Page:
5. 5. Industrial Engineering Letters www.iiste.orgISSN 2224-6096 (print) ISSN 2225-0581 (online)Vol 2, No.6, 2012of 2880 rpm using 5Hp electric motor. The gap between the rotary blades was adjusted for improved performance.A clearance of 0.9 mm reduced belt slip and produced acceptable flakes. The pre-sorting of the wastes into coloursand thermosetting and thermo plastics improved the homogeneity of the yield. The yield was about 30 kg of smallflakes per hour. The very high speed of the motor provided enough friction for the required heating of the blend.5. ConclusionWaste materials are usually found littering all over the places in our urban cities and villages. A polythene recyclingmachine was therefore designed and manufactured using locally sourced and available materials. The manufacturedrecycling machine was found to very useful in absorbing the huge waste materials in our country. The performancetest shows that the machine has a capacity of recycling 30 kg of polythene/nylon wastes per hour.References[1] Andrews G. D. and Subramaman E. (1992) “Emerging Technologies in Plastics Recycling” ACS Symp. Series513, Washington D. C.[2] Chatterjee, S. and Kumar, K. (2009): Effective Electronic Waste Management and Recycling Process InvolvingFormal and Non-Formal Sectors, International Journal of Physical Sciences 4 (13): 893-905.[3] Fillaudeau, L., Blanpain-Avet, P. and Daufin, G. (2006): Water, Wastewater and WasteManagement in Brewing Industries. Journal of Cleaner Production, 14(5): 463-471.[4] Gao Z, Li J, Zhang HC (2004). Electronics and the Environment, IEEE International Symposium pp. 234-241[5] Greg Bruce, “Modern Materials and Manufacturing Processes”, New York, Prentice Hall, (1977).[6] Hall H. S. Hollowenko A. R. and Laughlin H. G., “Theory and Problems of Machine Design.” Schaum’s OutlineSeries, (1980).[7] Hyunmyung Y, Yong-Chul J (2006). The Practice and Challenges of Electronic Waste Recycling in Korea withEmphasis on Extended Producer Responsibility (EPR). IEEE International Symposium on electronics and theenvironment, 8-11 May, pp. 326 – 330.[8] Knirsch M, Penschke A. and Meyer-Pittroff R. (1999): Disposal situation for brewery waste in Germany resultsof a survey. Brauwelt International, 2(4): 477-483.[9] Kroschwitz, J. I. (1990), Encyclopedia of Polymer Science and Engineering, 2nd ed. Vol 17[10] Leidner J. (1981) “Plastic Waste: Recovery of Economic Value”, Marcel Dekker Inc., New York.[11] Mou P, Wa L, Xiang D, Gao J, Duan G (2004). A physical process for recycling and reusing waste printedcircuit boards, Dept. of Precision Instruments & Mechanology, Tsinghua Univ., Beijing, China, IEEE InternationalSymposium on electronics and the environment, 10-13 May, pp.237- 242.[12] Unterstein K. (2000): Energy and Water go to make Beer. Brauwelt International, 18(5):368e70.[13] Wilson D. C., (1981) “Waste Management Planning, Evaluation and Technologies”, Clarendon Press, Oxford,U. K.[14] Xuefeng W, Yuemin Z, Chenlong D, Xiaohua Z, Hongguang J, Shulei S. (2005). Study on metals recovery fromdiscarded printed circuit boards by physical methods, Electronics and the Environment, Proceedings of IEEEInternational Symposium, May, pp.121- 128. 46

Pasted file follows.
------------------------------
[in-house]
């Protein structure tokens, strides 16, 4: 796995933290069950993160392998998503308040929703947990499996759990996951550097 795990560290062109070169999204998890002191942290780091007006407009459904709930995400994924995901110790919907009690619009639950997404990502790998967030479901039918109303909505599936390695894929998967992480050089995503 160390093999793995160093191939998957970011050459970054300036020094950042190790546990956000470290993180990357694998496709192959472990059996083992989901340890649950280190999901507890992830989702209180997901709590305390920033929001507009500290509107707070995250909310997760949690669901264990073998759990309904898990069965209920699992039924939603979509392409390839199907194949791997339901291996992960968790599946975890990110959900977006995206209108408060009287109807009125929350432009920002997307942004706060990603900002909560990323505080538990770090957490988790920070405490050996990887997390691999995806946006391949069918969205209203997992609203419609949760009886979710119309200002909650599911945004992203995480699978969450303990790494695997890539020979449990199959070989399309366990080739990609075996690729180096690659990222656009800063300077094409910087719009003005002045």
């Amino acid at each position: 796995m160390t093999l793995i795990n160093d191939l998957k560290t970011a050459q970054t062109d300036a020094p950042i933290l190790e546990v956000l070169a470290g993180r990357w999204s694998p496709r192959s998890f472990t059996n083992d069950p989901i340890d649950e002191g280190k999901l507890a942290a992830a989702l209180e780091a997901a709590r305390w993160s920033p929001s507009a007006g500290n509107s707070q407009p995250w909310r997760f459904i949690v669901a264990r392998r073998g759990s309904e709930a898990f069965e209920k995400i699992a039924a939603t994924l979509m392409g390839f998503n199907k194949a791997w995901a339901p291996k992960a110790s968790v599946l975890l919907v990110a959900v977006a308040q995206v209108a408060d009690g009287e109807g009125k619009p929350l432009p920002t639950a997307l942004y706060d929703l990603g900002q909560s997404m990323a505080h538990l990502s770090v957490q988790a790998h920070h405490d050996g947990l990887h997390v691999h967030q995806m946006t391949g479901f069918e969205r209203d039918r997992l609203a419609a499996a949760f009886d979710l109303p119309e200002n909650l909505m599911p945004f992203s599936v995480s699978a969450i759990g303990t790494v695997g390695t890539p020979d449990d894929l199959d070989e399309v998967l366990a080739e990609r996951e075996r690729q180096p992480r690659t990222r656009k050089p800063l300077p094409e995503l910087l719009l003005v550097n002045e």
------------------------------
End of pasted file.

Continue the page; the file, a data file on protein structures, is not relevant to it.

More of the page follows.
6. 6. This academic article was published by The International Institute for Science,Technology and Education (IISTE). The IISTE is a pioneer in the Open AccessPublishing service based in the U.S. and Europe. The aim of the institute isAccelerating Global Knowledge Sharing.More information about the publisher can be found in the IISTE’s homepage:http://www.iiste.orgThe IISTE is currently hosting more than 30 peer-reviewed academic journals andcollaborating with academic institutions around the world. Prospective authors ofIISTE journals can find the submission instruction on the following page: IISTE editorial team promises to the review and publish all the qualifiedsubmissions in a fast manner. All the journals articles are available online to thereaders all over the world without financial, legal, or technical barriers other thanthose inseparable from gaining access to the internet itself. Printed version of thejournals is also available upon request of readers and authors.IISTE Knowledge Sharing PartnersEBSCO, Index Copernicus, Ulrichs Periodicals Directory, JournalTOCS, PKP OpenArchives Harvester, Bielefeld Academic Search Engine, ElektronischeZeitschriftenbibliothek EZB, Open J-Gate, OCLC WorldCat, Universe DigtialLibrary , NewJour, Google Scholar